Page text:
HINDEMITH: Die junge Magd, op. 23/2. TOCH: Die chinesische
op. 29. Interviews with Ruth Lange and Elfride Trötschel.
Ruth Lange (contralto); Elfride Trötschel (soprano); Arno Birr (flute);
Staatskapelle of Dresden Chamber Orchestra/Joseph Keilberth, Hans Löwlein.
Hänssler CD PH07043 (F) (ADD MONO) TT: 54:39.
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Dunkel ist das Leben, ist der Tod. After World War I, Germany, on the losing
end at Versailles, found itself in economic and social upheaval. Inflation
had risen into Fantasyland (a pound of butter could go for three million
marks), and very few were living well. Many Germans fled, to Central and
South America and to the United States. State-run opera houses closed down,
and with them, their orchestras.
The arts suffered from lack of cash rather than of creativity. Klimt, Klee,
Grosz, and Ernst painted and drew. Mann and Rilke wrote. The Late Romantic
musical tradition carried on with Korngold, Zemlinsky, Schmidt, and Schrecker,
while a new Modernism arose from the works of Schoenberg, Hindemith, Weill,
and Toch. Since the Twenties German avant-garde usually found itself strapped
for dough and large venues, it produced a lot of work for smaller forces,
of which it made both a virtue and an artistic principle. Less was more,
the leaner the better. Think of Schoenberg's chamber symphonies or Weill's
Dreigroschenoper and Frauentanz. The Strauss or Mahler song cycle, accompanied
by a sumptuously large orchestra, was usually out of the question, so we
get a lot of songs with expanded chamber ensemble accompaniment.
The Hindemith and Toch on the program provide two examples (both 1922),
well-known and -regarded in their day, now unfortunately more or less relegated
to music specialists. Hindemith sets a cycle of poems by Georg Trakl, a
severe depressive and drug addict (God help us, also a pharmacist), who
committed suicide by cocaine overdose at 27. He was also a leading writer
of the Expressionist school. Die junge Magd (the young maid) consists of
six poems about a young girl who dies either violently or by illness. Death
and decay become the main themes, expressed through images of blood, carrion,
night, flies, shrouds, and crows. The poems, however, sing in a strangely
beautiful way, if you can stand the subject. Hindemith captures this in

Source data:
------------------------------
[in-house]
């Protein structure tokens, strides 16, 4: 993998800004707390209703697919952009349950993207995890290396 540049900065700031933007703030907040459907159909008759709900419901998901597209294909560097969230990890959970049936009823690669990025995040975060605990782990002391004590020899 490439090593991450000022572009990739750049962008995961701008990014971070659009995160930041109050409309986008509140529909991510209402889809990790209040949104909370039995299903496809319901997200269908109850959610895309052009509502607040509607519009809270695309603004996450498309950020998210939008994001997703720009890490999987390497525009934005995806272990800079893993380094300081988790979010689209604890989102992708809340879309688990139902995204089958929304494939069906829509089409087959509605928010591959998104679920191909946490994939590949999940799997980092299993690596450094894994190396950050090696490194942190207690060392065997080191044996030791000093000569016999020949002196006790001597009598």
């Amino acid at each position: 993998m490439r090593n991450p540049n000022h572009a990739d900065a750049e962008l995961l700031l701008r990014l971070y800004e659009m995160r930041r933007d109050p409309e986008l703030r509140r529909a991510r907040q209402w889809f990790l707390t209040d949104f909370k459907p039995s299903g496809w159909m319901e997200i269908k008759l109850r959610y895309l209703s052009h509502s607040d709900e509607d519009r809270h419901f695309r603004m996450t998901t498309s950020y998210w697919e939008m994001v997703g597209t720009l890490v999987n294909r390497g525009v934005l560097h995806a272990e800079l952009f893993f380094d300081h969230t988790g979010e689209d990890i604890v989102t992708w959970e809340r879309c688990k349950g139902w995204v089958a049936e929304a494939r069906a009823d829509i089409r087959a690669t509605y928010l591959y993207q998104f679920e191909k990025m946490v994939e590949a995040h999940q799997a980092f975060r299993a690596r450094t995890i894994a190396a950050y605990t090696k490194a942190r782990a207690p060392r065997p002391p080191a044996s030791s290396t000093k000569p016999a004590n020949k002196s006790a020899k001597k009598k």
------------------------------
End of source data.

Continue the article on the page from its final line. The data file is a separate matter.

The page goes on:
his setting for contralto and an unusual combination of flute, clarinet,
and string quartet. The music wraps these poems in handsome cool. The music
never raises its voice or its level of agitation. It's a bit like walking
into a mysterious evening.
Toch, on the other hand, takes from Hans Bethge's highly influential anthology, Die
chinesische Flöte (the Chinese flute), the same source for Mahler's
Das Lied von der Erde. Toch uses a soprano and an ensemble of 14 soloists
and, like Mahler, consciously builds a symphonic structure -- a chamber
symphony, if you like. If you expect Mahler, Toch will disappoint you.
Mahler chooses his texts to reflect themes of evanescence and farewell.
Toch's selection doesn't really hang together, literarily. He achieves
cohesion through the music and through musical symbols, the main one being
the solo flute, which becomes the voice of poetry. Three poems -- two by
Li-Po, one by Confucius -- are surrounded by instrumental interludes, played
without a break, which constitute the main musical matter. The soprano
sings for less than ten minutes, which helps distinguish the various sections.
A slow, enigmatic introduction tells of the sound of a mysterious flute
at night. A frantic scherzo depicts a poet driven crazy by the noise of
a rat. It's gone in the wink of an eye. A calm finale sings of the eternal
renewal of nature and the brief lot of man. The score requires five percussion
players (nine left for everything else), but they don't get to just stand
back and take a whack. It's a subtly shaded element, especially in the
intro, reminding me a bit of the beginning of Milhaud's L'Homme et
son désir, but not so in-your-face. It's a little like reflective string-quartet
music, where one instrument blends into another, if you can believe that
of largely unpitched percussion.
Both performances come from Dresden in the late Forties. As readers of
Slaughterhouse-Five know, the Allies bombed Dresden so heavily
that the atmosphere caught fire. After the war, the city was little more
and under Soviet occupation. However, it also had become home to remarkable
musicians. The conductor Joseph Keilberth saw it as his duty to perform
music that the Nazis had suppressed and became an especial champion of
Hindemith and Reger. Hans Löwlein, Keilberth's second-in-command,
generally accompanied Keilberth from one appointment to another. He was
probably known best for his work with Walter Felsenstein's Komische Oper.
Both men not only keep order among players working with what was, in context,
contemporary music, but also give them freedom of communal expression,
as befits chamber music. The world has largely forgotten Ruth Lange and
Elfride Trötschel, two singers of immense culture and sensitivity,
who make their difficult parts sound natural and dramatically appropriate,
all the while delivering accuracy of pitch and rhythm. Trötschel died
relatively young of cancer at 44, and I believe both resided in East Germany,
which hampered their international recognition. Frankly, they would be
considered outstanding musicians even today. The performances go way beyond
the usual professional read-through, although the sound is mono, it's almost
completely free of the "crinkling cellophane" phenomenon. I'm
a Toch and Hindemith fan, so I'm thrilled by this release. I tentatively
suggest as well that those generally interested in classic Modernism
might find it well worth their time.
S.G.S. (June 2010)